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Recommendations Warn Against Opening Cabin Doors While Airplanes Are Pressurized 6 pages. [PDF 73K]
Two flight attendants were killed and two flight attendants were injured during three separate occurrences in which cabin doors burst open after the door handles were turned and the flight attendants were ejected forcibly onto the ramp by outflowing air, the U.S. National Transportation Safety Board said.
Reports Show Difficulty of Responding to In-flight Psychiatric Emergencies 12 pages. [PDF 112K]
Passenger behavior known to involve psychiatric disorders and to threaten aircraft safety appeared infrequently in recent data analyses. Flight attendant training for ‘handling of deranged passengers’ should include defensive tactics, nonaggressive methods of talking and use of all available resources.
Study of Airline’s Flight Attendants Finds More Than Half of Injuries Affect Muscles and Bones in Back, Neck, Shoulders 12 pages. [PDF 64K]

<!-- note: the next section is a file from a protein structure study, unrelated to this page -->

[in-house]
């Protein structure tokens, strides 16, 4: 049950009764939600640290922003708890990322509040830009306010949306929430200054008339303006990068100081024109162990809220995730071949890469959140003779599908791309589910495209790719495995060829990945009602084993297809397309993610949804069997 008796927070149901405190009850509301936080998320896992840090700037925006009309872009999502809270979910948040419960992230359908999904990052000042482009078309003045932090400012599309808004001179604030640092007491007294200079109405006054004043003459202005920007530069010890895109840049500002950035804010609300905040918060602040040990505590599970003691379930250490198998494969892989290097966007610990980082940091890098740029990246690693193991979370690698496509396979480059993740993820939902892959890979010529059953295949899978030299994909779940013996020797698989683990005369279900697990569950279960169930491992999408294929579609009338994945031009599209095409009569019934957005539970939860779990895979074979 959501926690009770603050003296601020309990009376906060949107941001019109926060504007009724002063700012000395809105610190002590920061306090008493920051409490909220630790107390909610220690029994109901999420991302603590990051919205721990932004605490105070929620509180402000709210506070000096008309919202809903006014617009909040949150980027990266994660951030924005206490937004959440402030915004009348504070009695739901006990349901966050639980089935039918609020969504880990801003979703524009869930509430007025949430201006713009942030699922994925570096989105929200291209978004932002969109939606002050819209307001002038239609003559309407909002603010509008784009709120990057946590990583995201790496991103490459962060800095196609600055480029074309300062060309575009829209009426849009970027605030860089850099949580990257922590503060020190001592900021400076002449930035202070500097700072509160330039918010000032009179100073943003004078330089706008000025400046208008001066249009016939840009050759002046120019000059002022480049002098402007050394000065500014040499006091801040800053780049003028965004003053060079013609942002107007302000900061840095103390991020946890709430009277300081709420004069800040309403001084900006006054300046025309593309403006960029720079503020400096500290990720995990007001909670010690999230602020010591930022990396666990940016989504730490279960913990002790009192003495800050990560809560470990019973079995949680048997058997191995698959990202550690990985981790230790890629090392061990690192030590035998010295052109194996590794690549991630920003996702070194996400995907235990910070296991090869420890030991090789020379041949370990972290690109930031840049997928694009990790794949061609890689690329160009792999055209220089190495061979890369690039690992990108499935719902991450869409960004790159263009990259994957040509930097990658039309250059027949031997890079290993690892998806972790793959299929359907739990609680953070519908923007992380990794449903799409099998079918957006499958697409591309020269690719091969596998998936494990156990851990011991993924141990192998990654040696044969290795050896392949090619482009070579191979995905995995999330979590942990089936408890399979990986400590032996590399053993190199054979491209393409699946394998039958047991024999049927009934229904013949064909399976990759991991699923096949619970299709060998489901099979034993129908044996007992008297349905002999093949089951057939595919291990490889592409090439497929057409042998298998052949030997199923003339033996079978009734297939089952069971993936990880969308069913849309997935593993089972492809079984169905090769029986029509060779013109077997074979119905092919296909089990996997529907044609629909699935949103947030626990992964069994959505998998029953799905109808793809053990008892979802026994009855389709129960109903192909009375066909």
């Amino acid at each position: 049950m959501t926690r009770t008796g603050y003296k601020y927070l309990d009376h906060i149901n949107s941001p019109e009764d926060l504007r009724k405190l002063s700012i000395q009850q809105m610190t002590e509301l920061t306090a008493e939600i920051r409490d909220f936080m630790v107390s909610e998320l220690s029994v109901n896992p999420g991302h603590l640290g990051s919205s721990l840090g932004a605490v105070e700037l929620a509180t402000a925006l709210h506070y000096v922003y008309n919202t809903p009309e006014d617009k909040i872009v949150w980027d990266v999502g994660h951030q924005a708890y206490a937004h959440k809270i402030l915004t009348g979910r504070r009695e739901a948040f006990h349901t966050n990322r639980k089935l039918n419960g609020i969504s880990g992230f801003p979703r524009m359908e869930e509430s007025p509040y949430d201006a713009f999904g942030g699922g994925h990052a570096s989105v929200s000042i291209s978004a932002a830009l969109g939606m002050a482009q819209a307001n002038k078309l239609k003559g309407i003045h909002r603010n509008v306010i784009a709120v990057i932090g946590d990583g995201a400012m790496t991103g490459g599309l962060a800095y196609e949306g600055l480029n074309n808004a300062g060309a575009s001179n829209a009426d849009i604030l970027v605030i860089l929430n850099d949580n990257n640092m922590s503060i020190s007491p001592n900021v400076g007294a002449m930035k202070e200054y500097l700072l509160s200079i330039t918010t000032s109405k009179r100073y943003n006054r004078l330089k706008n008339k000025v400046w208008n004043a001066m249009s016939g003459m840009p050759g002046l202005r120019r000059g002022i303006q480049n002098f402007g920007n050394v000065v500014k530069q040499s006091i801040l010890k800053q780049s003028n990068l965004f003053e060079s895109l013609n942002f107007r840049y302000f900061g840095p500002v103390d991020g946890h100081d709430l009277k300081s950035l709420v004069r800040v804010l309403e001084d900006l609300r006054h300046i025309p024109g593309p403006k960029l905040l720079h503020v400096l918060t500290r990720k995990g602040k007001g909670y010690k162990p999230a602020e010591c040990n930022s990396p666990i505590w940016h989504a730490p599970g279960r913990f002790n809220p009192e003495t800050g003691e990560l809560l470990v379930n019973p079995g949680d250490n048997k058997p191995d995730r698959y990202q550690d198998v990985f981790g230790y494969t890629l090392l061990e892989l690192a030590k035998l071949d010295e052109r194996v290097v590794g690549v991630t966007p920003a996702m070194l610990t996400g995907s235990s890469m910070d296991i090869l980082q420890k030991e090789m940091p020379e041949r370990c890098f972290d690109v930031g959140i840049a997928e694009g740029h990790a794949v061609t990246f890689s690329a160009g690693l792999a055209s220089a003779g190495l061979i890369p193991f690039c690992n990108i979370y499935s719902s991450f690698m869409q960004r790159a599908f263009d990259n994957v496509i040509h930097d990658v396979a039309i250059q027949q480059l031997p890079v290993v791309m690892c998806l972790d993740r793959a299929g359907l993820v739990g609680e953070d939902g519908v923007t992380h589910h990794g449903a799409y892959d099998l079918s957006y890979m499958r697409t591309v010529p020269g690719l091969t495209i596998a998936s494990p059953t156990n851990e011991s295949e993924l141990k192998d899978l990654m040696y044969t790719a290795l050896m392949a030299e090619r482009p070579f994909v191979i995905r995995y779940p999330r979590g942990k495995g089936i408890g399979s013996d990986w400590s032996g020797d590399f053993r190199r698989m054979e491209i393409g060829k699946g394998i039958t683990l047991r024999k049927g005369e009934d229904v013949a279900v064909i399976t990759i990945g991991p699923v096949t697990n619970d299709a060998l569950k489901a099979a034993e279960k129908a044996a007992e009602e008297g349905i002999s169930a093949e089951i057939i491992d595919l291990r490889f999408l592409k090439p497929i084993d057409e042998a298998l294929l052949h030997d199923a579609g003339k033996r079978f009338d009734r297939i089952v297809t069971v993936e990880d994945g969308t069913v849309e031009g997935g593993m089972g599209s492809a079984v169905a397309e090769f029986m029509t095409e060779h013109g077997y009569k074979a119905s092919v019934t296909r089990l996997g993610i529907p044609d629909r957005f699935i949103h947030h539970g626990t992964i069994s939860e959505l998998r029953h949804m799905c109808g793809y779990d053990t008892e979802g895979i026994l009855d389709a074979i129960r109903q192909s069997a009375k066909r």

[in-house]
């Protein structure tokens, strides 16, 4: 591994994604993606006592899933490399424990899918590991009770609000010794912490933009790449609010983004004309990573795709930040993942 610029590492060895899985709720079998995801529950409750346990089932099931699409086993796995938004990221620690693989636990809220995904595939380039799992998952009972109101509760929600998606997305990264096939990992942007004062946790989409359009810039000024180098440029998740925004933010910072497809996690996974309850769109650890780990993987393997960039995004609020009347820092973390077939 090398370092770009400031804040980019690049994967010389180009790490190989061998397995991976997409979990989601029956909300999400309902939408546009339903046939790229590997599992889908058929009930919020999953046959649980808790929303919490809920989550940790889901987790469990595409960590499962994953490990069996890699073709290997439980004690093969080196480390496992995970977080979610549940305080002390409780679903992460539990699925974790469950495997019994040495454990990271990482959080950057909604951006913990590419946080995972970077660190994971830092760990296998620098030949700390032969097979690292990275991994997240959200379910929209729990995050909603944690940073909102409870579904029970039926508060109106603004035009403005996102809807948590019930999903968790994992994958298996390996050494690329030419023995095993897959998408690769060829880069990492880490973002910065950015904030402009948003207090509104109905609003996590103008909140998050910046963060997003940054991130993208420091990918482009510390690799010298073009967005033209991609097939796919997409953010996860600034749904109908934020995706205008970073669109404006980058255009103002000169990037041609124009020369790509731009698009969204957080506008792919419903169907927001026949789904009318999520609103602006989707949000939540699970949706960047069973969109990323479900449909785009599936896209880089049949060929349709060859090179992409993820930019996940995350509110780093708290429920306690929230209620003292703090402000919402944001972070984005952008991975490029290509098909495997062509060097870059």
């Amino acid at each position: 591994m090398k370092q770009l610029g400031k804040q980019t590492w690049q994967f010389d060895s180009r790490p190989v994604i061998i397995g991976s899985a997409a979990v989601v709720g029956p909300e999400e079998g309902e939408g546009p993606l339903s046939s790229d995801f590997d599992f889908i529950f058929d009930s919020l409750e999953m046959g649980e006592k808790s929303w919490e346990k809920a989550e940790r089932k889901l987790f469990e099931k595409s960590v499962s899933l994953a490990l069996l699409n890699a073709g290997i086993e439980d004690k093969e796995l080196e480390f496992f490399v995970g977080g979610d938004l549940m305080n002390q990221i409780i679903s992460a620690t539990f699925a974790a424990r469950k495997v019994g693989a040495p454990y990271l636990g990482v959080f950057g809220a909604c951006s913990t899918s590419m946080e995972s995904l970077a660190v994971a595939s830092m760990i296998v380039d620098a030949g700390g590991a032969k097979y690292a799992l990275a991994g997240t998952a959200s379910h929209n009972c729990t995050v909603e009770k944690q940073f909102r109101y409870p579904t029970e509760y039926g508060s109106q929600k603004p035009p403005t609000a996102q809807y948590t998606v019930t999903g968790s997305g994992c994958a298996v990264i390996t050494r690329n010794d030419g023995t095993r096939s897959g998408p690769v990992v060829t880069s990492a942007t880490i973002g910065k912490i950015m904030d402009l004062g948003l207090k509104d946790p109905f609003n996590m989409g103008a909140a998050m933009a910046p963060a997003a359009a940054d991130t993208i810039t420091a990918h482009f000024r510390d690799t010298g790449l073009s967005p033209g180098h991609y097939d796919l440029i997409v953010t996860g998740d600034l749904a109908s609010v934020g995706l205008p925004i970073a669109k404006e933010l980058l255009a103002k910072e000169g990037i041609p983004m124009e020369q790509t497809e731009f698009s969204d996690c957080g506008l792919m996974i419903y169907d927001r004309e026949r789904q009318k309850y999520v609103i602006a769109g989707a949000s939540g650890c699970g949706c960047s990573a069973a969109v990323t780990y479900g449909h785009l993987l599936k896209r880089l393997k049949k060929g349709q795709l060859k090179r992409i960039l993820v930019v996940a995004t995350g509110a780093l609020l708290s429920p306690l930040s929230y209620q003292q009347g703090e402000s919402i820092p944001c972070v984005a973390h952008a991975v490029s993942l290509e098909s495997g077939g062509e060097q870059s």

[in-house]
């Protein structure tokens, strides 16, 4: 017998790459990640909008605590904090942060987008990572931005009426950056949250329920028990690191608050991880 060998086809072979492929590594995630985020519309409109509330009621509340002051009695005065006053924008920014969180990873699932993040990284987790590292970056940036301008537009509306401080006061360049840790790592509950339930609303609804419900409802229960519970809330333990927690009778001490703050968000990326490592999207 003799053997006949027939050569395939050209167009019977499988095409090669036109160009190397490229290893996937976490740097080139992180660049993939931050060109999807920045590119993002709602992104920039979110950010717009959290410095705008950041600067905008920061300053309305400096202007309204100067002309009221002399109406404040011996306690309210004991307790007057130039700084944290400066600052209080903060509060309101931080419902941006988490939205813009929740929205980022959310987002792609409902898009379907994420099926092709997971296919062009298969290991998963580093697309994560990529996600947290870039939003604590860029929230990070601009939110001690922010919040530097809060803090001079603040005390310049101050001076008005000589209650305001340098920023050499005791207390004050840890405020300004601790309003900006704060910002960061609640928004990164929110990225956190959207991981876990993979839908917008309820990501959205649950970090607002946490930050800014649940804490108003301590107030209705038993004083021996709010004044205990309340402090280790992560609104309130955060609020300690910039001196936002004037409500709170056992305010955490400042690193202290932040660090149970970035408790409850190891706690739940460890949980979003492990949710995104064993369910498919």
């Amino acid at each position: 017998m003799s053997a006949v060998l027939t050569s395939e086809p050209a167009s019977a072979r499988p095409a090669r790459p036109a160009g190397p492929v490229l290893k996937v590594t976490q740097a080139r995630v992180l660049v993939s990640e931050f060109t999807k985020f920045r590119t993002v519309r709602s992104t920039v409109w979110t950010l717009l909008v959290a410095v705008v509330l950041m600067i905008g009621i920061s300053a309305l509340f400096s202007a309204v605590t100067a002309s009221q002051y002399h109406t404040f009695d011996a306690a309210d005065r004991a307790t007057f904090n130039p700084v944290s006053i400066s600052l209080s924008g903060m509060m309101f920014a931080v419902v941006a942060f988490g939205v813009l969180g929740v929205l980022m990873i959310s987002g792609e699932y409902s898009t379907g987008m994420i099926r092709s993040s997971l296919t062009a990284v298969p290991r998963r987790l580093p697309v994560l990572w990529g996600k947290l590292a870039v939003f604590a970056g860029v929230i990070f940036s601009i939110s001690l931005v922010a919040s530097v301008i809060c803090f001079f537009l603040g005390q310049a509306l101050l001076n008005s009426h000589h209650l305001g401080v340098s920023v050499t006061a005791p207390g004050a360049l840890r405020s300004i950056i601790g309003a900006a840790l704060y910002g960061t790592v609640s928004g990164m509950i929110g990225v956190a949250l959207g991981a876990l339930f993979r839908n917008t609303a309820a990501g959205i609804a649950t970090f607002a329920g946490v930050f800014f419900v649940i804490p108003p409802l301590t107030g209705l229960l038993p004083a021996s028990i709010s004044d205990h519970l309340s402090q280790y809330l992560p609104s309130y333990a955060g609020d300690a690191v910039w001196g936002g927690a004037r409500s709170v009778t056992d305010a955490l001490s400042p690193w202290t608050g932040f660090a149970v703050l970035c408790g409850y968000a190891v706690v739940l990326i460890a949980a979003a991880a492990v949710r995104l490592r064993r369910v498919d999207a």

A report on the Canadian study says that the primary risk factors were the handling of passenger baggage, the design of the galley, the design and maintenance of service trolleys, and flight attendant seating.
Report Recommends Jumping Onto Evacuation Slide as Best Egress Method for Adults Carrying Infants and Young Children 6 pages. [PDF 484K]
The report by the U.S. Federal Aviation Administration Civil Aerospace Medical Institute said that flight attendant emergency-evacuation briefings should include instructions to parents about the proper methods of boarding evacuation slides and of protecting the child’s head and neck during the boarding maneuver.
Consistent Use of ‘Silent Review’ Supports Quick, Correct Actions 8 pages. [PDF 54K]
By focusing on relevant procedures and conditions prior to takeoff and landing, flight attendants increase the probability of responding correctly to an emergency. Many civil aviation authorities and air carriers worldwide recommend or require silent review, a practice compatible with knowledge of human factors and situational awareness.
Cabin-air Contamination Briefly Incapacitates Crew 4 pages. [PDF 35K]
Although the source of contamination was not identified, the Swedish Board of Accident Investigation said that the quality of the cabin air was of “crucial significance” when
the captain and first officer suddenly suffered nausea and dizziness during descent. Earlier that day, cabin crewmembers told the pilots about other symptoms experienced aboard the aircraft.